|Photo via somaly.org
The Somaly Mam Foundation has had a huge impact on my life and likewise so has Somaly Mam herself. She is an amazingly courageous woman rescuing girls from brothels and giving them a second chance at life. Recently Half the Sky and Somaly Mam answered your questions via twitter. Below is the questions and answers via the Project Futures global blog- where I am the volunteer writer.
Q: What has been the most rewarding part of your work?
Somaly: The most rewarding is my kids, my girls. Especially the ones in Kampong Cham. They’re so clever!
Q: How can I as a woman in Ireland help? It doesn’t seem enough to just spread the word by twitter or FB.
Somaly: You can do so much! Volunteer with Project Futures global and have events to get your community involved to end slavery.
Somaly: And if you can, you can support with donations. We need many resources to help survivors succeed.
Q: How to best engage men in the fight against trafficking?
Somaly: You have to love. After compassion. And you need trust. If you are not able, you can not fight with us. We need people like my team!
Somaly: Men need to hear real stories. Make it reality so they understand it. It’s a human rights issue for everyone together.
Somaly: Also know we forgive and we are open to men’s help. It is about respect.
Q: In your work, how do you involve a survivor of sex trafficking’s community in the healing process.
Somaly: We use a grassroots system to empower our survivors. We have a network of survivors and victims and love.
Somaly: We also have Voices for Change leaders who are survivors and know what it’s like to be a victim. They build a community of survivors.
Q: Do you feel the approach to the end of sex trafficking needs to be economical or legal?
Q: What do the sex trafficked girls most want the world to know about them?
Somaly: They want people to know about their life. They want you to know their stories.
Q: How can college students and youth best support this cause? In what ways do you think this group can help?
Somaly: Get friends involved, get the community to take action. Everyone cannot do everything but each of you can do 1 thing.
Q: What’s the current situation in Cambodia as far as trafficking? Growing/declining? Thanks!
Somaly: We cannot give a statistic. It is underground industry and very hard to track.
Q: What role does microfinance play in the fight against slavery?
Somaly: We give start-up kits to women who are ready to start a new business, like salon or sewing, to help them find success.
Somaly: We do not ask them to repay this loan because we do not want them to start their new life in debt.
Q: You help and inspire so many people. What inspires you to keep fighting?
Somaly: My girls! One of my big heroes has HIV/AIDS. She got sold to the brothels at 4 years old. They told her she’d die. Now she is 10, everyday she goes to school. She’s very strong, she inspires me so much.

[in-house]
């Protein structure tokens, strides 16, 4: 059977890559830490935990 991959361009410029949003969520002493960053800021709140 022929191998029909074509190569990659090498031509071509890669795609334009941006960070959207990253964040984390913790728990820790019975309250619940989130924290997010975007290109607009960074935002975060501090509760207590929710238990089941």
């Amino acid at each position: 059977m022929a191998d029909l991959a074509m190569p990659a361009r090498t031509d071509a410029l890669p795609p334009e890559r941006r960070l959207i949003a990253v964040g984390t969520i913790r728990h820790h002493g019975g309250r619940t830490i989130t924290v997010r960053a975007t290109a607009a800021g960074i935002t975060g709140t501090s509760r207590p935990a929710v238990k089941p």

Q: Has status of human trafficking improved since you were a young girl? What are challenges today?
Somaly: Before the victims were older. Now it is younger. The big challenge is saving a 3 year old girl.
Somaly: You don’t know how to talk to them and they don’t know how to talk to you. It’s a big challenge, very sad.
Q: Thoughts on identifying influencers and other key components to activating audience/advocates?
Somaly: We work with government, private sector companies and legal groups to promote rule of law.
Somaly: We need to start critical conversations and demand protection for victims and changes in law and cultures.
Q: How do we sell [the idea of ] ending slavery like a movie… make it cool? How do we get the same numbers in ending slavery?
Somaly: YOU TELL US! Help us figure out to to make ending slavery “cool.”
HALF THE SKY: We think Half the Sky is pretty cool too. Check out our movement trailer.
Q: What countries have legal structures. Environments that help empower victims and criminalize johns?
Q: How can non-profits work together to end this epidemic? How can we help you and your work?
Q: What made you have the bravery to have attitude to change people’s lives in some way?
Somaly: Everyone teaches me, you and the girls. I feel stronger seeing how little they are and yet how strong and clever.
Somaly: We cannot forget it but we can learn to forgive.
Q: What sorts of things have your girls gone on to do when they leave your program?
Somaly: Sokhum is in law school! We are so proud. One girl wants to replace me, so I have hope for the future.
Q: What’s the next short-term and long-term goal for Somaly?
Somaly: Short term: to empower women and survivors. Women and girls hold of half the sky.
Somaly: For the world to heal, you must elevate women and let them take their power.
Somaly: We will continue to rescue and recover the victims
Q: What does the everyday person like me need to channel our voice towards ending slavery?
Somaly: Start conversations, share survivor stores, be a voice for those who cannot be heard.
Somaly: Save one first. And if that one is doing great, then you can move on become stronger by working together. Put anger aside- it is not a solution. Patience and love is a solution. With compassion and action together we can end slavery.
Somaly: Thank you everyone. All of you, each one makes me stand up today. I cannot do it alone without you. I am strong but I need all of you.
LIFE IS LOVE!